In June 2017 in the USA, a White woman sociology professor was fired for harassing a Black woman student. The student had merely questioned the logic of a quiz question about slavery, but this escalated with the professor challenging the student to present evidence to the class. She did a great job, and the professor retaliated with a series of threats on Facebook. This may seem like an extreme example of racism, but it’s only because the student went public. White educated people, including in sociology, hold an image of themselves that they can’t be racist, even though they reproduce racism in their teaching. I wrote about this at the time, and now reproduce my discussion of the abuse of power by this White educator and the concept of pedagogy in relation to racism.
White woman soc prof abuses power when Black woman student challenges quiz on slavery. Black student, Kayla Renee Parker, argued that, while some enslaved families were kept together, they were structurally kept apart (correct)
In email exchange, Prof Judy Morelock asks for evidence and Parker presents this from class textbook set by Morelock. Prof Morelock argues her view on slavery is more correct and sullenly concedes to give everyone extra points. Asks Parker to do presentation. Parker’s presentation is strong; she draws on Frederick Douglass, linking to arguments in “The New Jim Crow.” In video, we hear Prof Morelock use the phrase “sociology, *my* discipline” 3 times to devalue Parker’s presentation- delineating authority.
This is a discoursive device: on surface, it is a senior scholar invoking her higher knowledge of her field; deeper it is White supremacy. This is a White professor who, when challenged about texts and research outside her expertise, reclaims on grounds of Whiteness.
Pedagogy is a concept that examines teaching philosophies and styles, learning practices and dynamic relationship between student and teacher. Sociological pedagogies emphasise self-reflexivity for teachers and students, as this is central tenant to sociology paradigms. Feminist postcolonial pedagogy in sociology also emphasises the historical, racial and other power relations that shape sociological knowledge.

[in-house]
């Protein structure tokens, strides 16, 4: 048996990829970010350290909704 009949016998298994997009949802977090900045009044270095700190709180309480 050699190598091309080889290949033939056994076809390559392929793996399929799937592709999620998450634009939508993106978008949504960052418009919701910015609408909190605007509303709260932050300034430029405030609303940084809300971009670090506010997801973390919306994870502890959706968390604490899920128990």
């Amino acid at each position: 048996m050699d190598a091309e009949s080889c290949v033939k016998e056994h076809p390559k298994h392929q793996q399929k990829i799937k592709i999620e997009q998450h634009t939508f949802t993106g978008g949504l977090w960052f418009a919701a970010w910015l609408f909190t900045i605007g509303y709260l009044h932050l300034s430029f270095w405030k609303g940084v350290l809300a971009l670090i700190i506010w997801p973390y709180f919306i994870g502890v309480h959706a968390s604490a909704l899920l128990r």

Parker offers a Black historical perspective missing from Prof Morelock’s teaching. Instead of reflecting and embracing, Morelock undermines. Prof Morelock invites Parker to present not in spirit of pedagogy but in an attempt to humiliate: “A dissenting voice is appreciated.” Prof Morelock says she relies on sociology textbook in 7th edition, asserting it is up to date, though it excludes newer race scholarship. Prof Morelock paternalistically refers to Frederick Douglass as a “historical figure.. bravest most articulate person of his generation.” “Articulate” is a descriptor used by White people to patronise Indigenous/Black and other people of colour; it draws reference to negative stereotypes.
Prof Morelock then dismisses Douglass as a valid reference “Sociology did not exist at that time, it was still in its infancy.” Morelock refers to 1970s research on historical documents, citing African American scholar. Uses older Black studies to dismiss her student. Prof Morelock ends by saying “No one has to accept the sociological point of view… everyone has the freedom to make up their own minds.”
Again, this is an assertion that White supremacy in sociology is the authority of all sociological theories, methods and evidence. It is not.
Prof Morelock then engaged in public critique of her student. She refers to students as entitled and insubordinate. Prof Morelock was fired. Aside from cruel public comments, her abuse of power in the classroom is an example of White supremacy.
Indigenous and other people of colour in sociology have long emphasised how colonial perspectives need to be confronted and removed from theory and practice. The issue remains that many White sociologists do not see how White supremacy influences their work.
Sociology is not unique; all disciplines suffer from colonial, cishet, ableist and patriarchal perspectives embedded in the heart of academia. This may seem like an extreme example, but it’s only because a Black woman student went public. Let’s stop these biases.
This post was first published on Twitter on 14 June 2017.